Title: Journey Across Four Seas
Author: Veronica Li
Publisher: Homa & Sekey Books
Publish Date: 2006
Source: Received a copy from the author. This did not affect my review.
Why You're Reading This Book:
- You want a book to get sucked into.
- You love stories with vivid characters.
From Goodreads.com: "This is a true and touching story of one Chinese woman¡¦s search for home. It is also an inspiring book about human yearning for a better life. To escape poverty, Flora Li fought her way through the education system and became one of the few women to get into the prestigious Hong Kong University. When the Japanese invaded, she fled to unoccupied China, where she met her future husband, the son of China's finance minister (later deputy prime minister).
She thought she had found the ideal husband, but soon discovered that he suffered from emotional disorders caused by family conflicts and the wars he had grown up in. Whenever he had a breakdown, Flora would move the family to another city, from Shanghai to Nanking to Hong Kong to Bangkok to Taipei and finally across the four seas to the U.S. Throughout her migrations, Flora kept her sight on one goal: providing her children with the best possible education."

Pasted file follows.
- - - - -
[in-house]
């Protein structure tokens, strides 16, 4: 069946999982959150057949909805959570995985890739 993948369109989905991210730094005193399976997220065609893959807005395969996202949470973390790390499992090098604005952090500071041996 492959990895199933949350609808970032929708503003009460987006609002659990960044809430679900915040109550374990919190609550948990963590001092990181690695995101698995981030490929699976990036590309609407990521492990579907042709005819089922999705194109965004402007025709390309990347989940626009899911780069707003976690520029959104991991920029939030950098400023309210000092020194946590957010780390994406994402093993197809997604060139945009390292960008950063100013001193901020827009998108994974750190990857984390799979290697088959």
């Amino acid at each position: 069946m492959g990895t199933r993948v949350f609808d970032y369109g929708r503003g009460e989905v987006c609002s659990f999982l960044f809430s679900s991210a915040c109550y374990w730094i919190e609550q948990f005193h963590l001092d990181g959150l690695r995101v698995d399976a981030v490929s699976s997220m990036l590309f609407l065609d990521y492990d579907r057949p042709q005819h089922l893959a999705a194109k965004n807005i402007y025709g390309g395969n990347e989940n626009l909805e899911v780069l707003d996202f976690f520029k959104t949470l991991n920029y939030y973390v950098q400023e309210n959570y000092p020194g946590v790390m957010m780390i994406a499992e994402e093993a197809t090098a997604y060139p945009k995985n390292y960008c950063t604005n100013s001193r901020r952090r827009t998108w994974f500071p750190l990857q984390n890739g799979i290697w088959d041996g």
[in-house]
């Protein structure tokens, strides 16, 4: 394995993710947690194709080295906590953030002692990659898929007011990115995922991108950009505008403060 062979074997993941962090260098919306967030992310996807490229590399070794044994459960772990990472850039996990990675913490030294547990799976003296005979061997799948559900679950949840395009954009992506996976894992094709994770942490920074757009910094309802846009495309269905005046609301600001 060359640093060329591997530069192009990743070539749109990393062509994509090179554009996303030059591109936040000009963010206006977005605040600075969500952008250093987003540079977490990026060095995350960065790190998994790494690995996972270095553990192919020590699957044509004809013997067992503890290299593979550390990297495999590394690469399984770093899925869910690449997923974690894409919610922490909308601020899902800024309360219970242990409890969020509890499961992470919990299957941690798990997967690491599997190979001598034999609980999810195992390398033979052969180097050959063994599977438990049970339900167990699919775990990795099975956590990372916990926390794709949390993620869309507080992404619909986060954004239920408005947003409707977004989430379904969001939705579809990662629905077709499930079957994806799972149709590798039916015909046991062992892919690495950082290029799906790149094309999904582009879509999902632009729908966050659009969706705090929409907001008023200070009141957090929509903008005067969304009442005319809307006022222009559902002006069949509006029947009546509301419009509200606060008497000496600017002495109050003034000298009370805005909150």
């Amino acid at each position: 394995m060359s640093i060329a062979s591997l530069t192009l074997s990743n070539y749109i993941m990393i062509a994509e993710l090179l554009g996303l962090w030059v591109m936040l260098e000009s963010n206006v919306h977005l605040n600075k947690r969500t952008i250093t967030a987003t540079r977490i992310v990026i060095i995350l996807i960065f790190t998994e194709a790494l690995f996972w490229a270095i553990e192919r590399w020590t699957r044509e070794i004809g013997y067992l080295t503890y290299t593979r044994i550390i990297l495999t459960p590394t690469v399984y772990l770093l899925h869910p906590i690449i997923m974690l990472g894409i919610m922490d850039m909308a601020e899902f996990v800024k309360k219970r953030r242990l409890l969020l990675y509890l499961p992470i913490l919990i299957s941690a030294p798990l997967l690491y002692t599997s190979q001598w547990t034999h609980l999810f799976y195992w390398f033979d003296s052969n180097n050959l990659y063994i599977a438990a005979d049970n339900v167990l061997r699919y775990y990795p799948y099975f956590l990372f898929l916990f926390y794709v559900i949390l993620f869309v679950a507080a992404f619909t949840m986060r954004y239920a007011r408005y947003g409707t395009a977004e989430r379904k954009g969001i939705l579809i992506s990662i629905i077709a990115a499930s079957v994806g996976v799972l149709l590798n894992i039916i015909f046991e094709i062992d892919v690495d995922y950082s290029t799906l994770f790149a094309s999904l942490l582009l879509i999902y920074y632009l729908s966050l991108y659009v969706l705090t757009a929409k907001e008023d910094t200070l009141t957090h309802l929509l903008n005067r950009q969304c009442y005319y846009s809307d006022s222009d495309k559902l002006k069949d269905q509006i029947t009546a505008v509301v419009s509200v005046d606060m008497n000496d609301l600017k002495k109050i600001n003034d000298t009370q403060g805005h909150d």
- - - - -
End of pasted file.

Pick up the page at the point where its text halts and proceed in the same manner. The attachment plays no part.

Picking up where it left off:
My Two Cents:
I. Loved. This. Book. This is the true story of Flora Li, the author's daughter. Flora is a really amazing person. She moved all over Asia before coming to the United States. All the while, she takes care of her family and makes sure that all of her children are able to meet their full potential. I definitely found myself rooting for Flora as she faces some of the hardships in her life. Veronica Li, Flora's daughter and the author of the book, had the amazing foresight to have her mother, a fabulous storyteller in her own right, make tapes to talk about her life. I know that after my grandma passed away, I really, really found myself wishing that I would have done something like taping my grandma's story. I still remember them, of course, but they'd be so much better if I could still hear my grandma tell them somehow.
Through Flora's narration, we get a great taste of what life was like in Asia during some of our world's greatest turning points. In a way, Flora seemed to come almost before her time. She's strong and realizes how important education is for herself and for her children. The book is incredibly engaging and I was definitely sad when it ended.
Bottom line: AHHH! You all just need to read this book!